As Bhagavan says in verse 25 of Uḷḷadu Nāṟpadu, we rise, stand and flourish as ego by grasping form, and ‘grasping form’ implies being aware of phenomena, as we are throughout the states of waking and dream, so to cease rising as ego we must cease being aware of phenomena, as we are in sleep. Whenever we cease being aware of phenomena we cease being aware of ourself as ego, the perceiver of phenomena, but in order to eradicate ego once and for all we must not only cease being aware of phenomena but must also be attentively aware of ourself.

If we believe that we are being in the now while being aware of phenomena, the ‘now’ we are being in is not the actual now (the precise present moment), which is timeless and without duration, but only the seeming now (the approximate present moment), which is part of the flow of time, the part that is closest to the precise present moment, the interface between past and future.

Therefore since what is present in the actual now is neither ego nor any phenomena but only our own real nature (ātma-svarūpa), which is pure awareness, in order to permanently cease rising as ego and thereby be eternally in the actual now we must cease attending to anything else by focusing our entire attention on ourself alone.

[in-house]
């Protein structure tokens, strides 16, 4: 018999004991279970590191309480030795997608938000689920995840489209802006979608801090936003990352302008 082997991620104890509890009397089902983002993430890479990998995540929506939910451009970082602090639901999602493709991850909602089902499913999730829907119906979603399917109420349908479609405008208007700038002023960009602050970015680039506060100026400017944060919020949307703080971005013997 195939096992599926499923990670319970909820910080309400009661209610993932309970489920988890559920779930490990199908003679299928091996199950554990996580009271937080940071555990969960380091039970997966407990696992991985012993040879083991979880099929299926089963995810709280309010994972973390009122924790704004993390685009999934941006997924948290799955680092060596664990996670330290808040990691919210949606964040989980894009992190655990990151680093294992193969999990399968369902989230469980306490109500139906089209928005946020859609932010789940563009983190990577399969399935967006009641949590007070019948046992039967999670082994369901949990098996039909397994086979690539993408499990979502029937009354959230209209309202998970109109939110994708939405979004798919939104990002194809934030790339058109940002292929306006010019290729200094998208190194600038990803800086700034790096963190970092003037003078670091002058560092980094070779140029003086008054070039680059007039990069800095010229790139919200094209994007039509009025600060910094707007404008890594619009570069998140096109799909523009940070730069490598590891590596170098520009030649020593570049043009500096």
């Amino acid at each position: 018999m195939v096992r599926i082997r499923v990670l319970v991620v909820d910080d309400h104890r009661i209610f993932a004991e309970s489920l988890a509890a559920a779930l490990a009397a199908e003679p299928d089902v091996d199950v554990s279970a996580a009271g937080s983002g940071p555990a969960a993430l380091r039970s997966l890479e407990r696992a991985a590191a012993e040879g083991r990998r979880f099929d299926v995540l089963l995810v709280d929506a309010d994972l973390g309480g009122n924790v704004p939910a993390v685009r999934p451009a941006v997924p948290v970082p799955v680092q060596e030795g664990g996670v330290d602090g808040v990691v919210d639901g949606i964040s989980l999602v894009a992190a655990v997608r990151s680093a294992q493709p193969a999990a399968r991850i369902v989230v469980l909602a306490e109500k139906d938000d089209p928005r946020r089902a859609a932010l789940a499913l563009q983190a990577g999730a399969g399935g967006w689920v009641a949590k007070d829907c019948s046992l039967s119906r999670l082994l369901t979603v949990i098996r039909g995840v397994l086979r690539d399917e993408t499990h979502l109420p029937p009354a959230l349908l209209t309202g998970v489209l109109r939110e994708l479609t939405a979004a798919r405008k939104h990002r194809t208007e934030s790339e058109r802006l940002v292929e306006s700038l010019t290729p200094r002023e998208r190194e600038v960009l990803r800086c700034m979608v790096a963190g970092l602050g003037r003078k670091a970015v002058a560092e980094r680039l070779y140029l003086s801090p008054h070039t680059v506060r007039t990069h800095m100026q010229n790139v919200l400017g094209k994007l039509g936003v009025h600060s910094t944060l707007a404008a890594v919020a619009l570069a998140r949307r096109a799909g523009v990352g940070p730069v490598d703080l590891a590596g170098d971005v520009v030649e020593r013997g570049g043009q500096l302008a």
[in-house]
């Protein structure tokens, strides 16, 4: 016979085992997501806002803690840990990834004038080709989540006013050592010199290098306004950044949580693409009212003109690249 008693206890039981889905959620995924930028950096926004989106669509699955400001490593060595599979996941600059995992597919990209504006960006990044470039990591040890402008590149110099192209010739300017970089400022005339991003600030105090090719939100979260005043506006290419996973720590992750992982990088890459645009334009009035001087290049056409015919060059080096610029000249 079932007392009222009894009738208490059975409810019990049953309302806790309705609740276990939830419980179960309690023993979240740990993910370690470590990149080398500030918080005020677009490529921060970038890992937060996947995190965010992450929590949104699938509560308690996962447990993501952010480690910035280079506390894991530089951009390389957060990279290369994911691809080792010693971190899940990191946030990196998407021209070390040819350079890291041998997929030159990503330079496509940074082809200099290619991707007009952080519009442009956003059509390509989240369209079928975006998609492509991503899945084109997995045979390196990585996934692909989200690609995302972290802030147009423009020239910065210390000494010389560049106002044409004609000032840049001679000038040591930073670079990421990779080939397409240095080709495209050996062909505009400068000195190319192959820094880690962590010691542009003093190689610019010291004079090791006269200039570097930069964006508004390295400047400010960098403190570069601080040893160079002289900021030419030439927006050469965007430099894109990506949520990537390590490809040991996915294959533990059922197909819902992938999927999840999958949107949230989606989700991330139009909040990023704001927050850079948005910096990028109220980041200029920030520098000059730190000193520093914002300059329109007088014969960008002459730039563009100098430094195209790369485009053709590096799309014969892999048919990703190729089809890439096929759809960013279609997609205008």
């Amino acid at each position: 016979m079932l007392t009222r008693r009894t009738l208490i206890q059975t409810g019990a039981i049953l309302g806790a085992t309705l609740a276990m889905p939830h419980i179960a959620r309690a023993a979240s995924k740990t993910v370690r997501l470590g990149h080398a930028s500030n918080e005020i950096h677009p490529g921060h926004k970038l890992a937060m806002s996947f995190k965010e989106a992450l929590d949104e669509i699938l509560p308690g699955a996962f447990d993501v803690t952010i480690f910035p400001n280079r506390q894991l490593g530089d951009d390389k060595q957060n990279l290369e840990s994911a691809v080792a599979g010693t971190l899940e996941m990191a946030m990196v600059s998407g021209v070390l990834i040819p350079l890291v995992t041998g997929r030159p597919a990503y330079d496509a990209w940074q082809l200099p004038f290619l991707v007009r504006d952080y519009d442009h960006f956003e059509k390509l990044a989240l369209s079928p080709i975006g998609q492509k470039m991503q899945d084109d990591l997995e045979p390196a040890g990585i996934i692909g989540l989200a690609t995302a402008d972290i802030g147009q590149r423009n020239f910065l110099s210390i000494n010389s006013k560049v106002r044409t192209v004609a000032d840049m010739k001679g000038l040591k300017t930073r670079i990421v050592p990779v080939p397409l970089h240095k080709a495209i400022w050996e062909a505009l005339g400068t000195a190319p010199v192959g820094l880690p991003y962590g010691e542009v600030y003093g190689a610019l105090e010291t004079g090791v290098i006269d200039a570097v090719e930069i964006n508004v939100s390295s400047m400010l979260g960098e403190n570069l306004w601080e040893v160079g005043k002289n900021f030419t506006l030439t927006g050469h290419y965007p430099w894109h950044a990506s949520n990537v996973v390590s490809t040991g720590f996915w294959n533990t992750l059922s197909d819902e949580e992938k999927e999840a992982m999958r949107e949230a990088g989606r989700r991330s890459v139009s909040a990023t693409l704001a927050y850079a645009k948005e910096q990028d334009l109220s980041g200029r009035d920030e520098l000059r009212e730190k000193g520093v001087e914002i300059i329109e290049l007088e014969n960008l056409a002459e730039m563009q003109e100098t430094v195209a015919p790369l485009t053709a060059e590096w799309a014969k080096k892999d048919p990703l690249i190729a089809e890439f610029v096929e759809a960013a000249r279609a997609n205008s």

8 comments:

Sanjay Lohia said...

Thanks, Michael. I will read this article again to absorb and assimilate its content better.

Sanjay Lohia said...

If we leave it to God, God will fill out our Income Tax form

A friend: If I am all the time absorbed in myself, who will fill out my Income Tax form? Obviously, God will not fill it.

Michael: If you leave it to God, God will fill out your Income Tax form. Bhagavan says, ‘however much burden you place on God, he will bear of all of it’. He will fill out your Income Tax form, but he will use your body and mind to do so. The trouble is the doership. We feel, ‘I am filling the form’, and this sense of doership is because we take the body and mind to be ourself.